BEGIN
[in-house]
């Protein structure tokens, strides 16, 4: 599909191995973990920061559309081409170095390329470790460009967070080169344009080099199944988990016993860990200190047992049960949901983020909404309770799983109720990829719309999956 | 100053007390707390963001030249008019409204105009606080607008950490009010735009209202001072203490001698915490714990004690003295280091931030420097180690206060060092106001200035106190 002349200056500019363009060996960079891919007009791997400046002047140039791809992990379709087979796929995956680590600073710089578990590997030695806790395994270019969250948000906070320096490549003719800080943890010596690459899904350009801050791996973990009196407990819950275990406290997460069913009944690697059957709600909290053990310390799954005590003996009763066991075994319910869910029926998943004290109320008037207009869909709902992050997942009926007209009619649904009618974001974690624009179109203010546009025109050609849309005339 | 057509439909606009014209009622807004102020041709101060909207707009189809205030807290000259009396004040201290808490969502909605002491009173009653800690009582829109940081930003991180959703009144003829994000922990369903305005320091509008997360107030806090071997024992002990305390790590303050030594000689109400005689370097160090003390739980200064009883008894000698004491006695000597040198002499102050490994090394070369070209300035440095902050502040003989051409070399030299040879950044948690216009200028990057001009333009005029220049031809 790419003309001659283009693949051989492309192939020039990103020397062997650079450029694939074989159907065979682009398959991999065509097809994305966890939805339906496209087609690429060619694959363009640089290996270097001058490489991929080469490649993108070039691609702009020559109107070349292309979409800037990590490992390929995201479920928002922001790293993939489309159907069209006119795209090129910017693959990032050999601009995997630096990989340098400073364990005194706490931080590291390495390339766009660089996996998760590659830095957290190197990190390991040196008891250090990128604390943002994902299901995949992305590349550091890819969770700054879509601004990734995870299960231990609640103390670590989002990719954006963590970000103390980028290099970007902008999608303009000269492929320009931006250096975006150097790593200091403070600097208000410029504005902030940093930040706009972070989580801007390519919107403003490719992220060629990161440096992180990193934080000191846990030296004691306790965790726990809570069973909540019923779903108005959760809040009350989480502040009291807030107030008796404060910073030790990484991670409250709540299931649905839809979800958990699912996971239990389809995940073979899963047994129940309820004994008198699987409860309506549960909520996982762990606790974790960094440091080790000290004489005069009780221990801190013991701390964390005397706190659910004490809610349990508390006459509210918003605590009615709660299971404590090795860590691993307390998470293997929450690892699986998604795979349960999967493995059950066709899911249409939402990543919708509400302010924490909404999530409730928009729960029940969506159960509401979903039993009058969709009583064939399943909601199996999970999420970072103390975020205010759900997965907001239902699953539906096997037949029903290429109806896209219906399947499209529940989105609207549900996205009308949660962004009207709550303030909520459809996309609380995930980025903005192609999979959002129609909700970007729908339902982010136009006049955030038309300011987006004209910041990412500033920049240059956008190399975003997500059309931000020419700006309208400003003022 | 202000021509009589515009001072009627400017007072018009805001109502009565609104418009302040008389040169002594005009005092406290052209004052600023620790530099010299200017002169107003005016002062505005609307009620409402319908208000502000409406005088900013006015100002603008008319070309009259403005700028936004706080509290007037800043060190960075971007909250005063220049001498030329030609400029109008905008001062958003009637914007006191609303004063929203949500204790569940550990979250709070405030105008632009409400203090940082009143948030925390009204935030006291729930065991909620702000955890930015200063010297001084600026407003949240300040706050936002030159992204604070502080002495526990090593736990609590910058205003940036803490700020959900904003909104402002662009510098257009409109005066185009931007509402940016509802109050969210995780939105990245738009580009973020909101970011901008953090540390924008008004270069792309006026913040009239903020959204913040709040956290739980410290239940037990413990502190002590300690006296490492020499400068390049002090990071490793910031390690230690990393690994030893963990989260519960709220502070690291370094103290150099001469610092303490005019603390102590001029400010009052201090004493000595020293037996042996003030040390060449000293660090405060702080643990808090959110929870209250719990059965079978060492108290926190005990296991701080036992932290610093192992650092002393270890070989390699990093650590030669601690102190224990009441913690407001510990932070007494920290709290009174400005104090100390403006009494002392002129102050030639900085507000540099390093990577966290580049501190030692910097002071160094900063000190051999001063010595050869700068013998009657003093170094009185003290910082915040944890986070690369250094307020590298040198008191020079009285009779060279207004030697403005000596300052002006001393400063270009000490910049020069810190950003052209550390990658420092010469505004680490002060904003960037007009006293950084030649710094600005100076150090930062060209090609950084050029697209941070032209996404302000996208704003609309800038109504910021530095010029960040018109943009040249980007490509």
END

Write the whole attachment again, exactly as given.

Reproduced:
[in-house]
């Protein structure tokens, strides 16, 4: 599909191995973990920061559309081409170095390329470790460009967070080169344009080099199944988990016993860990200190047992049960949901983020909404309770799983109720990829719309999956 | 100053007390707390963001030249008019409204105009606080607008950490009010735009209202001072203490001698915490714990004690003295280091931030420097180690206060060092106001200035106190 002349200056500019363009060996960079891919007009791997400046002047140039791809992990379709087979796929995956680590600073710089578990590997030695806790395994270019969250948000906070320096490549003719800080943890010596690459899904350009801050791996973990009196407990819950275990406290997460069913009944690697059957709600909290053990310390799954005590003996009763066991075994319910869910029926998943004290109320008037207009869909709902992050997942009926007209009619649904009618974001974690624009179109203010546009025109050609849309005339 | 057509439909606009014209009622807004102020041709101060909207707009189809205030807290000259009396004040201290808490969502909605002491009173009653800690009582829109940081930003991180959703009144003829994000922990369903305005320091509008997360107030806090071997024992002990305390790590303050030594000689109400005689370097160090003390739980200064009883008894000698004491006695000597040198002499102050490994090394070369070209300035440095902050502040003989051409070399030299040879950044948690216009200028990057001009333009005029220049031809 790419003309001659283009693949051989492309192939020039990103020397062997650079450029694939074989159907065979682009398959991999065509097809994305966890939805339906496209087609690429060619694959363009640089290996270097001058490489991929080469490649993108070039691609702009020559109107070349292309979409800037990590490992390929995201479920928002922001790293993939489309159907069209006119795209090129910017693959990032050999601009995997630096990989340098400073364990005194706490931080590291390495390339766009660089996996998760590659830095957290190197990190390991040196008891250090990128604390943002994902299901995949992305590349550091890819969770700054879509601004990734995870299960231990609640103390670590989002990719954006963590970000103390980028290099970007902008999608303009000269492929320009931006250096975006150097790593200091403070600097208000410029504005902030940093930040706009972070989580801007390519919107403003490719992220060629990161440096992180990193934080000191846990030296004691306790965790726990809570069973909540019923779903108005959760809040009350989480502040009291807030107030008796404060910073030790990484991670409250709540299931649905839809979800958990699912996971239990389809995940073979899963047994129940309820004994008198699987409860309506549960909520996982762990606790974790960094440091080790000290004489005069009780221990801190013991701390964390005397706190659910004490809610349990508390006459509210918003605590009615709660299971404590090795860590691993307390998470293997929450690892699986998604795979349960999967493995059950066709899911249409939402990543919708509400302010924490909404999530409730928009729960029940969506159960509401979903039993009058969709009583064939399943909601199996999970999420970072103390975020205010759900997965907001239902699953539906096997037949029903290429109806896209219906399947499209529940989105609207549900996205009308949660962004009207709550303030909520459809996309609380995930980025903005192609999979959002129609909700970007729908339902982010136009006049955030038309300011987006004209910041990412500033920049240059956008190399975003997500059309931000020419700006309208400003003022 | 202000021509009589515009001072009627400017007072018009805001109502009565609104418009302040008389040169002594005009005092406290052209004052600023620790530099010299200017002169107003005016002062505005609307009620409402319908208000502000409406005088900013006015100002603008008319070309009259403005700028936004706080509290007037800043060190960075971007909250005063220049001498030329030609400029109008905008001062958003009637914007006191609303004063929203949500204790569940550990979250709070405030105008632009409400203090940082009143948030925390009204935030006291729930065991909620702000955890930015200063010297001084600026407003949240300040706050936002030159992204604070502080002495526990090593736990609590910058205003940036803490700020959900904003909104402002662009510098257009409109005066185009931007509402940016509802109050969210995780939105990245738009580009973020909101970011901008953090540390924008008004270069792309006026913040009239903020959204913040709040956290739980410290239940037990413990502190002590300690006296490492020499400068390049002090990071490793910031390690230690990393690994030893963990989260519960709220502070690291370094103290150099001469610092303490005019603390102590001029400010009052201090004493000595020293037996042996003030040390060449000293660090405060702080643990808090959110929870209250719990059965079978060492108290926190005990296991701080036992932290610093192992650092002393270890070989390699990093650590030669601690102190224990009441913690407001510990932070007494920290709290009174400005104090100390403006009494002392002129102050030639900085507000540099390093990577966290580049501190030692910097002071160094900063000190051999001063010595050869700068013998009657003093170094009185003290910082915040944890986070690369250094307020590298040198008191020079009285009779060279207004030697403005000596300052002006001393400063270009000490910049020069810190950003052209550390990658420092010469505004680490002060904003960037007009006293950084030649710094600005100076150090930062060209090609950084050029697209941070032209996404302000996208704003609309800038109504910021530095010029960040018109943009040249980007490509």